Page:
Across the causeway from the glitzy, Art Deco scene on Miami Beach lies the previously industrial area of Wynwood, where some of America’s finest urban art attracts visitors from around the world. Daubing the cavernous warehouses and buildings, the eye-boggling murals have revitalized the neighborhood and opened its doors to restaurants, breweries, galleries and bars with serious street cred and edge.

Clouds cover the entrance to the Wynwood Walls section of the Wynwood neighborhood in Miami
The entrance to the colorful Wynwood Walls section of the Wynwood neighborhood in Miami © Getty / Rhona Wise

Look to the walls

Wynwood Walls is the unlikely gathering of some of the world’s most famous urban artists. Obey (Shepard Fairey), Futura, Miss Van and The London Police – all have been invited to create some of their largest (and most legal works) at this former rundown area of Miami, thanks to the late Tony Goldman, a philanthropic property developer who wanted to create a ‘museum of the streets’. Now spread over much more than the original six warehouses, annual paintings have taken place since 2009 with more than 50 artists transforming 80,000 square feet of walls. Wynwood Doors, once the neighborhood dump, was added on in 2010 and turned into a park, encircled by 15 roll down shutters that feature less prominent artists who have painted everything from Bladerunner-esque futuristic city scenes to mystic looking elephants.

Since 2010, street art has seeped out of the pedestrian square, now fringed with restaurants who have welcomed the graffiti artists into their spaces and spread over neighboring shops, galleries and bars. If Haight Ashbury was the height of hippie murals, sunshine and rainbows in the 60s, Wynwood has a similar feel for the switched on, Instagram generation of today – while there’s no innocent dreamscapes and LSD-inspired art, the whole area has an offbeat charm that is cultures away from the bikini-ed beach bars and tony cocktails of Miami Beach.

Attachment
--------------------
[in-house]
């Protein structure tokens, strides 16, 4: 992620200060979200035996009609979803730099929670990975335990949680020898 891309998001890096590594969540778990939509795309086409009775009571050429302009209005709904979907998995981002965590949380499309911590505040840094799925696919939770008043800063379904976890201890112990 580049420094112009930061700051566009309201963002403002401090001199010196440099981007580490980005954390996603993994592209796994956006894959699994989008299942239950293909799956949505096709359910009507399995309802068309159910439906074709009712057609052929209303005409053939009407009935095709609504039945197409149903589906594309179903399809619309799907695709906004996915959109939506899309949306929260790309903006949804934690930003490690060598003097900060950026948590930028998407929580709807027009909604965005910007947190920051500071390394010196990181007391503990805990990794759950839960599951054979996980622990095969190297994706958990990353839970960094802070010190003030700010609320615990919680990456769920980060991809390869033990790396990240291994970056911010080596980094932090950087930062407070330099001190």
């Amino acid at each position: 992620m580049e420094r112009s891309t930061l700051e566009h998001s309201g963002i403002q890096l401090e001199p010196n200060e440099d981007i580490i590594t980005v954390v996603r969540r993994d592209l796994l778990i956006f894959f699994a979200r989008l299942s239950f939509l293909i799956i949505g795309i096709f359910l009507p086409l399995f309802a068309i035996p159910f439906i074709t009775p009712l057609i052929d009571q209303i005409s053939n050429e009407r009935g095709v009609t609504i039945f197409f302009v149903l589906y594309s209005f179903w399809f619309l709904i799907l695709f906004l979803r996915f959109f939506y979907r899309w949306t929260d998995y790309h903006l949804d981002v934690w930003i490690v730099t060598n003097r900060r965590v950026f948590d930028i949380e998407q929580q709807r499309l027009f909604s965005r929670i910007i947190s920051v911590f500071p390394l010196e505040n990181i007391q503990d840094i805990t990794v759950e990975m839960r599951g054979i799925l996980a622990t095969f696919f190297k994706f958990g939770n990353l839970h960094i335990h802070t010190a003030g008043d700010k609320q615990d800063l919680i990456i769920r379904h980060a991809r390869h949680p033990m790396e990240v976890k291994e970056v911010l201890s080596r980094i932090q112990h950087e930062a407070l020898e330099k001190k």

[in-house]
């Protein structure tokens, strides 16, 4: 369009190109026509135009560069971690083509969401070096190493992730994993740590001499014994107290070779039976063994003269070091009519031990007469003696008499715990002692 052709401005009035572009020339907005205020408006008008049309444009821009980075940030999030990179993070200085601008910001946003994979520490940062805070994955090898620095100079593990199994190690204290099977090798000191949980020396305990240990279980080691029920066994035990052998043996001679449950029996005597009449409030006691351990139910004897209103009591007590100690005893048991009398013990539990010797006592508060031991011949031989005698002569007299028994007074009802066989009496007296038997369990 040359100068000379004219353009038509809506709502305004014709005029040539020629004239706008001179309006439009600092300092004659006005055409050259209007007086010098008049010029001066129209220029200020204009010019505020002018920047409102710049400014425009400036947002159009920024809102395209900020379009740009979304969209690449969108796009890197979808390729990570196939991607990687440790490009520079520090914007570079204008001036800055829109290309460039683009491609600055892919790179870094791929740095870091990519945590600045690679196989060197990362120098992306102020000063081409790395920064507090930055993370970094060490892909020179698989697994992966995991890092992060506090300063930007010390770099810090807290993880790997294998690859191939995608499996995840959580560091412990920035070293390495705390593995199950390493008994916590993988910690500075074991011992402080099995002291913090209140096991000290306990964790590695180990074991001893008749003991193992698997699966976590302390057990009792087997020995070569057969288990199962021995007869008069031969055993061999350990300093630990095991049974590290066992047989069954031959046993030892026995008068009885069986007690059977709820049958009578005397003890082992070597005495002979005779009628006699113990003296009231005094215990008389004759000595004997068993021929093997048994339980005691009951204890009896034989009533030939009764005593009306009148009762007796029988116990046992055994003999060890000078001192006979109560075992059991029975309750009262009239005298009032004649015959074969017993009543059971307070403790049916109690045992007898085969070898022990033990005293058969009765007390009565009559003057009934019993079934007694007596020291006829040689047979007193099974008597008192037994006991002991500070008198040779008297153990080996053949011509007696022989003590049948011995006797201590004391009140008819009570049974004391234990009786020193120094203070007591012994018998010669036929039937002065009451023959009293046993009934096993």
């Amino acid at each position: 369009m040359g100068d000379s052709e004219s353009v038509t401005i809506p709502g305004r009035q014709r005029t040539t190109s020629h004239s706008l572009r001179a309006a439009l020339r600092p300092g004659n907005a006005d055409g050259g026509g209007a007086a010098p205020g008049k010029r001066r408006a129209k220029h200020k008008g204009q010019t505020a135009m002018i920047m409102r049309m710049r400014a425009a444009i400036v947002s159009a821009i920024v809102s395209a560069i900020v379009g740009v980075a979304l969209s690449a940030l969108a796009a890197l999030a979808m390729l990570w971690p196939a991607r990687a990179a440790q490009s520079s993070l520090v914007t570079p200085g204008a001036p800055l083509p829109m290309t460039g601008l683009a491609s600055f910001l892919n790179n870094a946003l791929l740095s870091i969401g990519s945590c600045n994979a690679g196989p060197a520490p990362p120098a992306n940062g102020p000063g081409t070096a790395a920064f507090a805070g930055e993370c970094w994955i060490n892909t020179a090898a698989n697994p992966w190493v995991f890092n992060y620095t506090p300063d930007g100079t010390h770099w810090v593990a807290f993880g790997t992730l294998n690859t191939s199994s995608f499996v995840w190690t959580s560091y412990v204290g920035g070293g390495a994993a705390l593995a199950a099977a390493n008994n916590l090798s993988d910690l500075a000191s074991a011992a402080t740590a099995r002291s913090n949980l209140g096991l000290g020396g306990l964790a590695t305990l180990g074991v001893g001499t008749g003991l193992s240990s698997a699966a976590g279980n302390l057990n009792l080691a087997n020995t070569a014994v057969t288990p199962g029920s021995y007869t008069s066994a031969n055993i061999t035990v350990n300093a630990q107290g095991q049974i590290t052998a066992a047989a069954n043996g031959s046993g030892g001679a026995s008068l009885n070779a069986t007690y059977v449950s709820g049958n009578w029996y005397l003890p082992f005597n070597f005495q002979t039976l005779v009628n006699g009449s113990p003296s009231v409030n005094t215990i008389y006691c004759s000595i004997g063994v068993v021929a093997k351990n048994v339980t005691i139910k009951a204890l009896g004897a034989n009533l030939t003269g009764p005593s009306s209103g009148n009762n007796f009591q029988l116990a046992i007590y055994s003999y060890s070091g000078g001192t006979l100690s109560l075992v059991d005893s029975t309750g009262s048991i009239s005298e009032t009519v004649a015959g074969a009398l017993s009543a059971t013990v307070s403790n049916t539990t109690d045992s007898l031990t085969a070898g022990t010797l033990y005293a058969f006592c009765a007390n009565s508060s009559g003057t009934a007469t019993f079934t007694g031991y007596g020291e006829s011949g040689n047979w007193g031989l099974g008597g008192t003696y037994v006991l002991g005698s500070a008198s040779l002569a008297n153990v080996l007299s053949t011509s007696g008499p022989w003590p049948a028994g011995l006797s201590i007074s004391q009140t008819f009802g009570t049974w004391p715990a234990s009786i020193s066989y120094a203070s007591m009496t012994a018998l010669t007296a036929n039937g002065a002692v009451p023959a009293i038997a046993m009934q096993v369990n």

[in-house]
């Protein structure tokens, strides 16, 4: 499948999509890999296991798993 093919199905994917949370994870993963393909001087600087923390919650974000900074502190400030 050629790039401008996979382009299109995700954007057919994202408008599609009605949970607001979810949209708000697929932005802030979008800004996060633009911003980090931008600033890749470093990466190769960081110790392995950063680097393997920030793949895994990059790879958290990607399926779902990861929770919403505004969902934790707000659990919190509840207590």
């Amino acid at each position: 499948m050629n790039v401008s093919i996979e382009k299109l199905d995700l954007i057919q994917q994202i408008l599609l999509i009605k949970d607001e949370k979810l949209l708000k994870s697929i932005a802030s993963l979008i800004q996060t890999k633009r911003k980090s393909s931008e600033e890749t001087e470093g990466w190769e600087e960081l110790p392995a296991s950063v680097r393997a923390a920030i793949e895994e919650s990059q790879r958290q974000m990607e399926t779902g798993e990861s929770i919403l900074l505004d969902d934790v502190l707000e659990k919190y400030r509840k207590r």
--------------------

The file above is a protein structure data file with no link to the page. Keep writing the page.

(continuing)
A mural covers the side of a building in the Wynwood neighborhood of Miami, Florida, on September 28, 2016. Founder Tony Goldman, with his real estate company Goldman Properties, was devoted to revitalizing run down neighborhoods and create permanent outdoor mural exhibits. / AFP / RHONA WISE (Photo credit should read RHONA WISE/AFP/Getty Images)
A freehand mural covers the side of a building in the Wynwood arts district © Getty Images / Rhona Wise

Art is just the start     

It just goes to show that you shouldn’t underestimate the power of street art to revive and reform an area. Wynwood has a monthly (every second Saturday) art walk and various tours that visitors can take to see new work from the surrounding galleries. The whole area erupts with passion and creativity. But it’s not just the locals who have sat up and taken notice. Art Basel (arguably the most influential art event series in the world) hosts several events in Wynwood when it rolls into town every December. And where Art Basel goes, the collectors and investors follow.